Attenuation of Copper Cables

Applet Description

This applet calculates the attenuation function $a_{\rm K}(f)$ of conducted transmission media (with cable length $l$):

• For coaxial cables one usually uses the equation $a_{\rm K}(f)=(\alpha_0+\alpha_1\cdot f+\alpha_2\cdot \sqrt{f}) \cdot l$.
• In contrast, two-wire lines are often displayed in the form $a_{\rm K}(f)=(k_1+k_2\cdot (f/{\rm MHz})^{k_3}) \cdot l$.
• The conversion of the $(k_1, \ k_2, \ k_3)$ parameters to the $(\alpha_0, \ \alpha_1, \ \alpha_2)$ parameters for $B = 30 \ \rm MHz$ is realized as well as the other way around.

Aside from the attenuation function $a_{\rm K}(f)$ the applet can display:

• the associated magnitude frequency response $\left | H_{\rm K}(f)\right |=10^{-a_\text{K}(f)/20},$
• the equalizer frequency response $\left | H_{\rm E}(f)\right | = \left | H_{\rm CRO}(f) / H_{\rm K}(f)\right |$, that leads to a nyquist total frequency response $H_{\rm CRO}(f)$,
• the corresponding magnitude square frequency response $\left | H_{\rm E}(f)\right |^2$.

The integral over $\left | H_{\rm E}(f)\right |^2$ is a measure of the noise exaggeration of the selected Nyquist total frequency response and thus also for the expected error probability.From this, the total efficiency  $\eta_\text{K+E}$ for channel (ger.:Kanal) and equalizer (ger.:Entzerrer) is calculated, which is output in the applet in $\rm dB$.

Through optimization of the roll-off-factor $r$ of the cosine roll-off frequency response $H_{\rm CRO}(f)$ one gets the Channel efficiency  $\eta_\text{K}$. This therefore indicates the deterioration of the overall system due to the attenuation function $a _ {\ rm K} (f)$ of the transmission medium.

Theoretical Background

Magnitude Frequency Response and Attenuation Function

Following relationship exists between the magnitude frequency response and the attenuation function:

$$\left | H_{\rm K}(f)\right |=10^{-a_\text{K}(f)/20} = {\rm e}^{-a_\text{K, Np}(f)}.$$
• The index „K” makes it clear, that the considered LTI system is a cable (German : Kabel).
• For the first calculation rule, the damping function $a_\text{K}(f)$ must be used in $\rm dB$ (decibel).
• For the second calculation rule, the damping function $a_\text{K, Np}(f)$ must be used in $\rm Np$ (Neper).
• The following conversions apply: $\rm 1 \ dB = 0.05 \cdot \ln (10) \ Np= 0.1151 \ Np$ or $\rm 1 \ Np = 20 \cdot \lg (e) \ dB= 8.6859 \ dB$.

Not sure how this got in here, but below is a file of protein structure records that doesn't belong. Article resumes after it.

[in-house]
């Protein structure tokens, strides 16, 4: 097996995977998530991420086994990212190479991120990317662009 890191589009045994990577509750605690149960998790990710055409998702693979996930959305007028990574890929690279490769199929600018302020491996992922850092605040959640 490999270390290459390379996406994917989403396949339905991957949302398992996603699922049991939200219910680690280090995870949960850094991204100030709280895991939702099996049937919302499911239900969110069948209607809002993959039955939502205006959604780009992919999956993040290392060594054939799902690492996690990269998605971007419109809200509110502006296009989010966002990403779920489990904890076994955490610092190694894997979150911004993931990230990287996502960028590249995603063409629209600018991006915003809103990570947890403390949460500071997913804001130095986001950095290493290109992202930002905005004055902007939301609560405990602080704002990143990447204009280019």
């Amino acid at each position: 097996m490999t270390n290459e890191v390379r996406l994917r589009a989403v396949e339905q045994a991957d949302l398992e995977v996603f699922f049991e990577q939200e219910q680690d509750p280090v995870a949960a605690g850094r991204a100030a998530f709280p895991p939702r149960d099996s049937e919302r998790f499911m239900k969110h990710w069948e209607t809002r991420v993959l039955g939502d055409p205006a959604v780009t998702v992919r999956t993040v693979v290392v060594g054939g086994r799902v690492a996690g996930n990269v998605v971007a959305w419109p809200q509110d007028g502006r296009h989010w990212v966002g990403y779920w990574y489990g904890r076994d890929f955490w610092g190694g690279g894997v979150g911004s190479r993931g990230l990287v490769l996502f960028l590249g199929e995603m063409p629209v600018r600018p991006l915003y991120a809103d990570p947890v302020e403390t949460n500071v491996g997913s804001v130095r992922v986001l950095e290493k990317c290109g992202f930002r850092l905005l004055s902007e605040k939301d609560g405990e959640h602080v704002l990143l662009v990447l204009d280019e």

• This applet exclusively uses dB values.

Attenuation Function of a Coaxial Cable

According to [Wel77] the Attenuation Function of a Coaxial Cable of length $l$ is given as follows:

$$a_{\rm K}(f)=(\alpha_0+\alpha_1\cdot f+\alpha_2\cdot \sqrt{f}) \cdot l.$$
• It is important to note the difference between $a_{\rm K}(f)$ in $\rm dB$ and the „alpha” coefficient with other pseudo–units.
• The attenuation function $a_{\rm K}(f)$ is directly proportional to the cable length $l$; $\alpha_{\rm K}(f)= a_{\rm K}(f)/l$ is referred to as the „attenuation factor” or „kilometric attenuation”.
• The frequency-independent component $α_0$ of the attenuation factor takes into account the Ohmic losses.
• The frequency proportional portion $α_1 · f$ of the attenuation factor is due to the derivation losses („crosswise loss”) .
• The dominant portion $α_2$ goes back to Skin effect, which causes a lower current density inside the conductor compared to its surface. As a result, the resistance of an electric line increases with the square root of the frequency.

The constants for the standard coaxial cable with a 2.6 mm inner diameter and a 9.5 mm outer diameter   ⇒  short Coax (2.6/9.5 mm) are:

$$\alpha_0 = 0.014\, \frac{ {\rm dB} }{ {\rm km} }\hspace{0.05cm}, \hspace{0.2cm} \alpha_1 = 0.0038\, \frac{ {\rm dB} }{ {\rm km \cdot MHz} }\hspace{0.05cm}, \hspace{0.2cm} \alpha_2 = 2.36\, \frac{ {\rm dB} }{ {\rm km \cdot \sqrt{MHz} } }\hspace{0.05cm}.$$

The same applies to the small coaxial cable   ⇒  short Coax (1.2/4.4 mm):

$$\alpha_0 = 0.068\, \frac{ {\rm dB} }{ {\rm km} }\hspace{0.05cm}, \hspace{0.2cm} \alpha_1 = 0.0039\, \frac{ {\rm dB} }{ {\rm km \cdot MHz} }\hspace{0.05cm}, \hspace{0.2cm} \alpha_2 =5.2\, \frac{ {\rm dB} }{ {\rm km \cdot \sqrt{MHz} } }\hspace{0.05cm}.$$

These values ​​can be calculated from the cables' geometric dimensions and have been confirmed by measurements at the Fernmeldetechnisches Zentralamt in Darmstadt – see [Wel77] . They are valid for a temperature of 20° C (293 K) and frequencies greater than 200 kHz.

Attenuation Function of a Two–wired Line

According to [PW95] the attenuation function of a Two–wired Line of length $l$ is given as follows:

$$a_{\rm K}(f)=(k_1+k_2\cdot (f/{\rm MHz})^{k_3}) \cdot l.$$

This function is not directly interpretable, but is a phenomenological description.

[PW95]also provides the constants determined by measurement results:

• $d = 0.35 \ {\rm mm}$:   $k_1 = 7.9 \ {\rm dB/km}, \hspace{0.2cm}k_2 = 15.1 \ {\rm dB/km}, \hspace{0.2cm}k_3 = 0.62$,
• $d = 0.40 \ {\rm mm}$:   $k_1 = 5.1 \ {\rm dB/km}, \hspace{0.2cm}k_2 = 14.3 \ {\rm dB/km}, \hspace{0.2cm}k_3 = 0.59$,
• $d = 0.50 \ {\rm mm}$:   $k_1 = 4.4 \ {\rm dB/km}, \hspace{0.2cm}k_2 = 10.8 \ {\rm dB/km}, \hspace{0.2cm}k_3 = 0.60$,